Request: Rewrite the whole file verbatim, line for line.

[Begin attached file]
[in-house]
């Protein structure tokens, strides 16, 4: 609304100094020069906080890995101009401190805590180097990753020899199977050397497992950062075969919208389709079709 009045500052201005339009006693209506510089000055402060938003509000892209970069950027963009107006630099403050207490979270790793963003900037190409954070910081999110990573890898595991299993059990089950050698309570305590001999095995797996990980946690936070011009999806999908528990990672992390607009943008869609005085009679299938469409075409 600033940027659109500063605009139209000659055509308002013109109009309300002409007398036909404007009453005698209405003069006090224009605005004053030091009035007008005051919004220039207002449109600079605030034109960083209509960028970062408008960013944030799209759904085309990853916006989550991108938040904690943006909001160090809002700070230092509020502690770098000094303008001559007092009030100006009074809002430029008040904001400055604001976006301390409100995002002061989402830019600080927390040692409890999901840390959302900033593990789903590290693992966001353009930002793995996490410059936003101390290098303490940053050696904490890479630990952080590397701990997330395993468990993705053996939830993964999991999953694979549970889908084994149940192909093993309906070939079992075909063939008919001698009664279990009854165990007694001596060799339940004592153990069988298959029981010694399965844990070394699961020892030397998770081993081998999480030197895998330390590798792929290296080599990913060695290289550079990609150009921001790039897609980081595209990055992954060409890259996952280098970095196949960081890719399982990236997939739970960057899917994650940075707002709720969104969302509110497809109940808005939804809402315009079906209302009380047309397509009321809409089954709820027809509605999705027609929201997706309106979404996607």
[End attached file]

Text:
[in-house]
């Protein structure tokens, strides 16, 4: 609304100094020069906080890995101009401190805590180097990753020899199977050397497992950062075969919208389709079709 009045500052201005339009006693209506510089000055402060938003509000892209970069950027963009107006630099403050207490979270790793963003900037190409954070910081999110990573890898595991299993059990089950050698309570305590001999095995797996990980946690936070011009999806999908528990990672992390607009943008869609005085009679299938469409075409 600033940027659109500063605009139209000659055509308002013109109009309300002409007398036909404007009453005698209405003069006090224009605005004053030091009035007008005051919004220039207002449109600079605030034109960083209509960028970062408008960013944030799209759904085309990853916006989550991108938040904690943006909001160090809002700070230092509020502690770098000094303008001559007092009030100006009074809002430029008040904001400055604001976006301390409100995002002061989402830019600080927390040692409890999901840390959302900033593990789903590290693992966001353009930002793995996490410059936003101390290098303490940053050696904490890479630990952080590397701990997330395993468990993705053996939830993964999991999953694979549970889908084994149940192909093993309906070939079992075909063939008919001698009664279990009854165990007694001596060799339940004592153990069988298959029981010694399965844990070394699961020892030397998770081993081998999480030197895998330390590798792929290296080599990913060695290289550079990609150009921001790039897609980081595209990055992954060409890259996952280098970095196949960081890719399982990236997939739970960057899917994650940075707002709720969104969302509110497809109940808005939804809402315009079906209302009380047309397509009321809409089954709820027809509605999705027609929201997706309106979404996607």